by Ryan Meehan
As a comedian and writer living in New York City, Pete Bladel likes to pretend that he’s artsy. The truth is, he comes from a very non-artsy background. A former football player at the University of Virginia (despite never being very good at football), Pete based his whole career off of grit and scraptitude. He brings that same mentality to the stage, performing all over New York at places like Caroline’s On Broadway, Stand Up NY, and Gotham Comedy Club. A contributing writer for Saturday Night Live’s Weekend Update, Pete has opened for some of his favorite comics, including Amy Schumer, John Mulaney, Neal Brennan, Artie Lange, Colin Jost, and more. He also hosts a weekly podcast called “Comedy Jocks” where he and some fellow comics discuss the biggest stories in sports. Look him up online, become his new best friend, and learn more about him here as he’s our guest today in 7 questions.
RM: How would you best describe the moment you realized that your life as a football player was effectively over? Were you at all relieved in any way?
PB: It sounds cliché, but bittersweet is the best way to describe it. It was a huge part of my identity for so many years, and being on that team filled me with a lot of pride. I’ve never been naturally athletic, so just warming the bench at UVa was a major accomplishment for me. I busted my ass for years and completely maxed out my potential to get to that point. So to close that chapter on my life was kind of tough. On the other hand, I was excited to sleep past 6am and not get my ass kicked every day by future 1st round NFL Draft picks. So the feelings weren’t all bad.
RM: What is it like working the stage with Colin Jost? How would you best describe his own personal sense of humor?
PB: I first worked with Colin at this great club down in Virginia called the Arlington Drafthouse, and it was a very cool experience. I hadn’t met him before that weekend, but he was super friendly and complimentary. He even took the time to hang out in the back of the room and watch my set, which is a big deal for someone at my level.
I think the best way to describe his humor is “sharp”. The jokes are very tightly crafted, so they hit the audience with a little extra oomph. I’m always trying to improve my word economy and make everything tighter with my writing, which is something he excels at. So getting to work with him over a weekend was a huge help.
RM: “Weekend Update” recently acquired the services of Michael Che, one of New York’s best comedians….How has his presence on the program changed the way you go about writing jokes for that segment; and what is it about his delivery that makes him so funny?
PB: Michael Che is one of those rare people that is 100% comfortable in their own skin. Any time I’ve seen him perform he’s always in command and relaxed on stage. At a show, I feel like audience members are inherently nervous for the performer. Whether consciously or unconsciously, they project themselves into that situation. They imagine what it’s like to be on stage, and that thought genuinely terrifies most people. So if a comic is completely confident on stage, the audience relaxes and they laugh more. Plus Che has really damn good jokes. So when you combine the jokes with that type of confidence, you get something special.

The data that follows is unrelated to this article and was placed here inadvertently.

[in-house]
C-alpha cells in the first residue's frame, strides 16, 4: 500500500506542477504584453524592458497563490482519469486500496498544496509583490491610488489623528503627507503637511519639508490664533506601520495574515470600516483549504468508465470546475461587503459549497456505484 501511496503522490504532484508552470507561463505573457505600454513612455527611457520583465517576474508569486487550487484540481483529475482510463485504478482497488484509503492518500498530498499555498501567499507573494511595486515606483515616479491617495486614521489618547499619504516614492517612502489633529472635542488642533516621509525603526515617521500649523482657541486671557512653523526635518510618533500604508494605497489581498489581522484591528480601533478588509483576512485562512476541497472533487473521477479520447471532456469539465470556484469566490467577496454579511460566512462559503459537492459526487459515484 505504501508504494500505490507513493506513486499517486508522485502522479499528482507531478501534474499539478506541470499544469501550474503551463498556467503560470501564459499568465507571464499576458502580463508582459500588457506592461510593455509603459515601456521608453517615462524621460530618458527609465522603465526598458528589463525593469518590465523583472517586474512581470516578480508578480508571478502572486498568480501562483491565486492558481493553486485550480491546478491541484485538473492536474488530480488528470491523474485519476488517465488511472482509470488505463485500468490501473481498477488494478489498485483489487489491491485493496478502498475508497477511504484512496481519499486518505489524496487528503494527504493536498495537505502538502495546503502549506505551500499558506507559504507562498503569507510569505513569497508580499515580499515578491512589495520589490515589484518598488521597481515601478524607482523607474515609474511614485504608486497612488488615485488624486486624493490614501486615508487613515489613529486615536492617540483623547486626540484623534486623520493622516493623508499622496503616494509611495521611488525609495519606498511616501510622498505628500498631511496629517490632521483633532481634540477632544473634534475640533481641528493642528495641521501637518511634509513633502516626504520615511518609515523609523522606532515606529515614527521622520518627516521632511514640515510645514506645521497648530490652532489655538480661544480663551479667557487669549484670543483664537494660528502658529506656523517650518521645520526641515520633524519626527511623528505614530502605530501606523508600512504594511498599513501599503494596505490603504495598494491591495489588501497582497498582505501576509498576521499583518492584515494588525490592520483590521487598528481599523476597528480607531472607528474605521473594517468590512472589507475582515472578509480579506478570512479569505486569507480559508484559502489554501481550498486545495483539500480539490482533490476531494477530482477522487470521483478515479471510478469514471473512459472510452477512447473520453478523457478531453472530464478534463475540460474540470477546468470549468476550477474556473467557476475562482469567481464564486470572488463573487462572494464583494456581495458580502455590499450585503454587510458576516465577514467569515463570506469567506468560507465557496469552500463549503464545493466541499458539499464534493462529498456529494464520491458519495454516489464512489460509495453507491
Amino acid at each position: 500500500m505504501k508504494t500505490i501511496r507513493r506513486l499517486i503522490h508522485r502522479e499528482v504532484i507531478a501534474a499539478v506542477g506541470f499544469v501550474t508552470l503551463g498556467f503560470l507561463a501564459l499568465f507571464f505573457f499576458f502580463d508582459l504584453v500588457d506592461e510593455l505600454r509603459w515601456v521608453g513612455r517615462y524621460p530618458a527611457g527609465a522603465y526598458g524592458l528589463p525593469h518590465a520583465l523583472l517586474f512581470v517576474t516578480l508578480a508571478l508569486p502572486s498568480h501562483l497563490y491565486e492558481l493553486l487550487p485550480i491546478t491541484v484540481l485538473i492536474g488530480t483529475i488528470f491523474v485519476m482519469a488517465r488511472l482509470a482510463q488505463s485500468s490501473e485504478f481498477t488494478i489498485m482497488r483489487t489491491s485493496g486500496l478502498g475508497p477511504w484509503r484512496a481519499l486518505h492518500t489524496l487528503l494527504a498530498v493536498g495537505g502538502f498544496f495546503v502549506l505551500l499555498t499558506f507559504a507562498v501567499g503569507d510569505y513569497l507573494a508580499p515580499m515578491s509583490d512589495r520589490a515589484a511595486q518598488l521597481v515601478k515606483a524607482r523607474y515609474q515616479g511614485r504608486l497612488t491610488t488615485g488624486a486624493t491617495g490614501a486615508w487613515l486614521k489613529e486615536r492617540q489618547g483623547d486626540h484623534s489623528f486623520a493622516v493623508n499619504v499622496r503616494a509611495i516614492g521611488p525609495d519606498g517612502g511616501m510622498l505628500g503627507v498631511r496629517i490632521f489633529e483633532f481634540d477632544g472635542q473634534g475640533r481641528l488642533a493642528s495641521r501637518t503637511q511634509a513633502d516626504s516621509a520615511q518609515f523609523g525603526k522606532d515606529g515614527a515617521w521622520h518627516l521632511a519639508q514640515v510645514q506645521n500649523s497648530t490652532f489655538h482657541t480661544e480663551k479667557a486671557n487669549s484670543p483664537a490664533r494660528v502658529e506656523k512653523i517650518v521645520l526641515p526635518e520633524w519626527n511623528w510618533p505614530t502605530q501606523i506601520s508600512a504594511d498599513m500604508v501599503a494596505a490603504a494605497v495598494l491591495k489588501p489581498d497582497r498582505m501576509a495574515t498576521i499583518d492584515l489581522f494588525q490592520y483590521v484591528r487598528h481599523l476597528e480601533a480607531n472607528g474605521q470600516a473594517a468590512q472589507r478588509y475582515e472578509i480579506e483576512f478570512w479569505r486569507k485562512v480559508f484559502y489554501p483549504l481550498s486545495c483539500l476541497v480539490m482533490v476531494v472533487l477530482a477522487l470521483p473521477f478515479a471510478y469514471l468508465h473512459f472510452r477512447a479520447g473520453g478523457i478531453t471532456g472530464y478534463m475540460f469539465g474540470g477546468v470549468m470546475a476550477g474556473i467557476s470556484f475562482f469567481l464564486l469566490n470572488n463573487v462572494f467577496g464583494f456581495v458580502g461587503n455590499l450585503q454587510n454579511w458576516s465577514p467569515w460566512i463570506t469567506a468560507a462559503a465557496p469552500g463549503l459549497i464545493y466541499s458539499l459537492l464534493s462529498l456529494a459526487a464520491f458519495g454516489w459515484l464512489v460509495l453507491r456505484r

As far as Update goes, Che has a really great way of delivering strong punchlines. Something about his cadence just makes a funny joke pop a little harder. So I’ve been focusing more on the joke coming strictly from the words, as opposed to maybe relying on a funny voice or a picture.
RM: How does your own personal writing process go during the week when you are trying to come up with jokes for the show? While writing jokes for WU, do you ever end up with bits that would work better in your stand-up set?
PB: So the way the process works for contributing writers is the producers send a list of set ups every day leading up to the show, and we have to submit 10 jokes by 5pm on Thursday. Now, I still work a regular day job, so time management is a part of the process for me. Usually, Monday-Wednesday, I’ll take my hour lunch break and write a joke for each set up that gets sent through (We’ll get anywhere from 30-40 a day). Now, most of these jokes aren’t good or worth submitting, but just getting words down on the page helps my creativity. It kind of clears the lines out and makes room for good jokes to flow.
Then, Wednesday night before I go to bed, I’ll read through everything I’ve written that week, pick out the best ones, and tighten them up. On Thursday I’ll write jokes for the set ups that came through that morning, pick the best out of those, and add them to the list from the night before. At that point I go through that list, tighten some more, and finally pick the 10 I’m going to submit. So I end up writing about 120-150 jokes during the week to get the 10 that I feel confident about.